Shame, self-knowledge, and the human in Plato's "Protagoras"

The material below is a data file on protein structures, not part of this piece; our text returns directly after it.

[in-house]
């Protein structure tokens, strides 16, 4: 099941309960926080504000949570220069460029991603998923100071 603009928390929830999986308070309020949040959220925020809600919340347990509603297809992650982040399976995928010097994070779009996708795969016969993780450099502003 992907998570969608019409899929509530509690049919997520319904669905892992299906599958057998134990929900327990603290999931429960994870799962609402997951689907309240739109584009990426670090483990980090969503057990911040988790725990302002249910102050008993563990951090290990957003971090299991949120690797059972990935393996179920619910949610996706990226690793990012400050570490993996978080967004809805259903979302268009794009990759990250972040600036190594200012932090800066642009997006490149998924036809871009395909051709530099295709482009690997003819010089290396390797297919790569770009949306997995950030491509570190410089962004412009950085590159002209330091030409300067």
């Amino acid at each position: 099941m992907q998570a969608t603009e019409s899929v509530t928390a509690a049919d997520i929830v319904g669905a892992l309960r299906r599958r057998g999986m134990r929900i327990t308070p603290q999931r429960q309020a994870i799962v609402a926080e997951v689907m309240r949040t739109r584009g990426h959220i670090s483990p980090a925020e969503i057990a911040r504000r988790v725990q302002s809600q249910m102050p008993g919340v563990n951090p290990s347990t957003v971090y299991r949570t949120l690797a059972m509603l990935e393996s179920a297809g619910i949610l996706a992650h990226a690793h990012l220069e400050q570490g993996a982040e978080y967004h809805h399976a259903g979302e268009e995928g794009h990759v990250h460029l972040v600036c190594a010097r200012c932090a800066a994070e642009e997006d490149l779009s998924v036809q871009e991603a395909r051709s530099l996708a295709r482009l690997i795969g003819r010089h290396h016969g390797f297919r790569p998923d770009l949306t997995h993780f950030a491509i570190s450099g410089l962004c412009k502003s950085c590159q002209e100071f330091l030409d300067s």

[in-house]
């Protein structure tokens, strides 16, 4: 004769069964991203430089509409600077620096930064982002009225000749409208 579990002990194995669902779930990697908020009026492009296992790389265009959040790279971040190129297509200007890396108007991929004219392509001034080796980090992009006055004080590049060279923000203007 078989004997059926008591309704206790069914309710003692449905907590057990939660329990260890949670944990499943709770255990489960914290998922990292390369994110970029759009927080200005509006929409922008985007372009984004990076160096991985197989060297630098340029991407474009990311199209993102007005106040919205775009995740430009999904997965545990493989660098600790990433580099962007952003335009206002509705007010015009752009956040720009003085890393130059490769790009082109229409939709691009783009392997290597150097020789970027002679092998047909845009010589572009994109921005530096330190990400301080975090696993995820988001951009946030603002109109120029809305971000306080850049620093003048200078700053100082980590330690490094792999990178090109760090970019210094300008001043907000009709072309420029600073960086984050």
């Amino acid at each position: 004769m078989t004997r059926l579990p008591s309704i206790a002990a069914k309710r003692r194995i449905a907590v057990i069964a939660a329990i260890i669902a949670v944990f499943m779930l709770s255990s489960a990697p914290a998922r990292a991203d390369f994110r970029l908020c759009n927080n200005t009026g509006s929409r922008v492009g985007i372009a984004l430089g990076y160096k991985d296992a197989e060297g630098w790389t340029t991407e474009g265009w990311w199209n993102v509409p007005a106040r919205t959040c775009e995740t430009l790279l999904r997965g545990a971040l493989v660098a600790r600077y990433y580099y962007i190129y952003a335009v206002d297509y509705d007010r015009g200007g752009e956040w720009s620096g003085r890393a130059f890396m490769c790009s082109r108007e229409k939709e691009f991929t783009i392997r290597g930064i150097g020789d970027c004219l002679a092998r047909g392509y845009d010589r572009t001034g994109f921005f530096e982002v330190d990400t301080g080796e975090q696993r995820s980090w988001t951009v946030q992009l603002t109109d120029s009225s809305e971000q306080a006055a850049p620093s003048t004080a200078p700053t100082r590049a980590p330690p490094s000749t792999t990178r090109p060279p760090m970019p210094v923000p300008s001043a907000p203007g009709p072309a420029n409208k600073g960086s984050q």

Plato's Protagoras depicts Socrates debating the famous sophist Protagoras concerning whether 'virtue' is teachable. Protagoras delivers his 'Great Speech' to fulfill Socrates' request that Protagoras demonstrate that, and/or how, virtue is teachable, which Socrates doubts. Protagoras's Great Speech begins with a creation myth that includes the chthonic 'genesis' and the subsequent development of 'the human race,' and ends with the rise of cities. Although the purpose of Protagoras's myth seems to be simply to explain the recognizable political character of recognizably human life, it actually asserts the complete indeterminacy of the would-be human originally. The myth grounds both the city's theoretical conceit that it completely determines the human as human and its corresponding practical enterprise to make 'good citizens' through a fundamentally punitive system of education. In his Great Speech, Protagoras either simply overlooks or deliberately denies natural human rationality for determining humanness. For Protagoras, the human as human is rational, but because the city rationalizes it. During the discussion following Protagoras's Great Speech, Alcibiades thrice directs shame and justice at Protagoras. Alcibiades acts toward Protagoras as the Hermes of Protagoras's myth acts toward the so-called humans whom Protagoras describes therein. Alcibiades' behavior toward Protagoras suggests Protagoras's lack of humanness in the very terms in which Protagoras characterizes humanness. While Alcibiades' behavior casts him as Hermes, Socrates' Homeric quotation in the performed prologue deliberately characterizes Alcibiades as Hermes. Socrates' Homeric quotation adduces two episodes from Homer that proffer presentations of humanness over against the bestial. Socrates' deliberate characterization of Alcibiades as Hermes emphasizes Protagoras's lack of self-knowledge, which emphasizes the crucial importance of self-knowledge for humanness. The significance of self-knowledge for humanness manifests itself in Socrates debunking the phenomenon that the many experience as 'being-inferior to pleasure,' and Socrates cross-examining Hippocrates concerning his ignorance about Protagoras. In contradistinction to ignorance of ignorance and self-dissolution induced by, as characteristic of, sophistry, the Protagoras depicts Socratic knowledge of ignorance as the realization of self-knowledge. For Plato, the human as human emerges as identical with Socratic philosophizing, as the fulfillment of natural human rationality